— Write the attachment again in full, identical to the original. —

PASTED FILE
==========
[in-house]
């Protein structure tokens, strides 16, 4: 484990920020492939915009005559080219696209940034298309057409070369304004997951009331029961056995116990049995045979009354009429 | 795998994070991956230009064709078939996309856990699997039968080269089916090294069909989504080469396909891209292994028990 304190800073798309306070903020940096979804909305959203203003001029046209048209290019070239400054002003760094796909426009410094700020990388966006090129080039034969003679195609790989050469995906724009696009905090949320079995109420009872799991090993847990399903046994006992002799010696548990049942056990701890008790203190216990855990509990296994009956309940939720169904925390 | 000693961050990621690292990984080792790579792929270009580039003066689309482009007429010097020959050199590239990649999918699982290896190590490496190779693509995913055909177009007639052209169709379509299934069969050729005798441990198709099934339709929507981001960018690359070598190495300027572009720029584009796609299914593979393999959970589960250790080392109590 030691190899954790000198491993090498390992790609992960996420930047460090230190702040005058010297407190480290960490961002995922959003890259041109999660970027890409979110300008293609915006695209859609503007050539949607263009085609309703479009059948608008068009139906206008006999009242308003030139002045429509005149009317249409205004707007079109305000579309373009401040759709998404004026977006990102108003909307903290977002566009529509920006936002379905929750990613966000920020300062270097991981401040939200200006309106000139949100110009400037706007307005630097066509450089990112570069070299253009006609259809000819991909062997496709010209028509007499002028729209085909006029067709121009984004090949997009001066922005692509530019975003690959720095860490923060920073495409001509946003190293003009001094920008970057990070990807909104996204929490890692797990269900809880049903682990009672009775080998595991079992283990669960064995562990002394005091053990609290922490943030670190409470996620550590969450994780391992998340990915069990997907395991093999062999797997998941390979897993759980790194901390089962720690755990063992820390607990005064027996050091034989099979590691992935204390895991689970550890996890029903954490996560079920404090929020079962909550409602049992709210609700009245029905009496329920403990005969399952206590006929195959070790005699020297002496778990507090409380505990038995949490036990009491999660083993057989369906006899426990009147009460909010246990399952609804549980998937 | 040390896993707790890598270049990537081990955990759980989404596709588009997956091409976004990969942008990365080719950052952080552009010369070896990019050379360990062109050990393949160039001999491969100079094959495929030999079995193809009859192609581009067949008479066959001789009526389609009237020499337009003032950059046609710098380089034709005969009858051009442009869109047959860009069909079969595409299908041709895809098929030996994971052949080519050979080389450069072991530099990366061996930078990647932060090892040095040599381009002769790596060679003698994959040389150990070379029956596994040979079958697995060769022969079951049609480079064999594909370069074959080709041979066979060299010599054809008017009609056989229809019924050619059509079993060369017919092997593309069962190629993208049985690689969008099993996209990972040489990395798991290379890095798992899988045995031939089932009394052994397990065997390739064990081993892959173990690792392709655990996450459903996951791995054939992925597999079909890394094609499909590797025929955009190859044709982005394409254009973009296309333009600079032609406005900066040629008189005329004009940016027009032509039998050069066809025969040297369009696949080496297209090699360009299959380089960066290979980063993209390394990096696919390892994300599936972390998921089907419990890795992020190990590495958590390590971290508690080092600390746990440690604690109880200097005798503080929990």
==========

[in-house]
């Protein structure tokens, strides 16, 4: 484990920020492939915009005559080219696209940034298309057409070369304004997951009331029961056995116990049995045979009354009429 | 795998994070991956230009064709078939996309856990699997039968080269089916090294069909989504080469396909891209292994028990 304190800073798309306070903020940096979804909305959203203003001029046209048209290019070239400054002003760094796909426009410094700020990388966006090129080039034969003679195609790989050469995906724009696009905090949320079995109420009872799991090993847990399903046994006992002799010696548990049942056990701890008790203190216990855990509990296994009956309940939720169904925390 | 000693961050990621690292990984080792790579792929270009580039003066689309482009007429010097020959050199590239990649999918699982290896190590490496190779693509995913055909177009007639052209169709379509299934069969050729005798441990198709099934339709929507981001960018690359070598190495300027572009720029584009796609299914593979393999959970589960250790080392109590 030691190899954790000198491993090498390992790609992960996420930047460090230190702040005058010297407190480290960490961002995922959003890259041109999660970027890409979110300008293609915006695209859609503007050539949607263009085609309703479009059948608008068009139906206008006999009242308003030139002045429509005149009317249409205004707007079109305000579309373009401040759709998404004026977006990102108003909307903290977002566009529509920006936002379905929750990613966000920020300062270097991981401040939200200006309106000139949100110009400037706007307005630097066509450089990112570069070299253009006609259809000819991909062997496709010209028509007499002028729209085909006029067709121009984004090949997009001066922005692509530019975003690959720095860490923060920073495409001509946003190293003009001094920008970057990070990807909104996204929490890692797990269900809880049903682990009672009775080998595991079992283990669960064995562990002394005091053990609290922490943030670190409470996620550590969450994780391992998340990915069990997907395991093999062999797997998941390979897993759980790194901390089962720690755990063992820390607990005064027996050091034989099979590691992935204390895991689970550890996890029903954490996560079920404090929020079962909550409602049992709210609700009245029905009496329920403990005969399952206590006929195959070790005699020297002496778990507090409380505990038995949490036990009491999660083993057989369906006899426990009147009460909010246990399952609804549980998937 | 040390896993707790890598270049990537081990955990759980989404596709588009997956091409976004990969942008990365080719950052952080552009010369070896990019050379360990062109050990393949160039001999491969100079094959495929030999079995193809009859192609581009067949008479066959001789009526389609009237020499337009003032950059046609710098380089034709005969009858051009442009869109047959860009069909079969595409299908041709895809098929030996994971052949080519050979080389450069072991530099990366061996930078990647932060090892040095040599381009002769790596060679003698994959040389150990070379029956596994040979079958697995060769022969079951049609480079064999594909370069074959080709041979066979060299010599054809008017009609056989229809019924050619059509079993060369017919092997593309069962190629993208049985690689969008099993996209990972040489990395798991290379890095798992899988045995031939089932009394052994397990065997390739064990081993892959173990690792392709655990996450459903996951791995054939992925597999079909890394094609499909590797025929955009190859044709982005394409254009973009296309333009600079032609406005900066040629008189005329004009940016027009032509039998050069066809025969040297369009696949080496297209090699360009299959380089960066290979980063993209390394990096696919390892994300599936972390998921089907419990890795992020190990590495958590390590971290508690080092600390746990440690604690109880200097005798503080929990």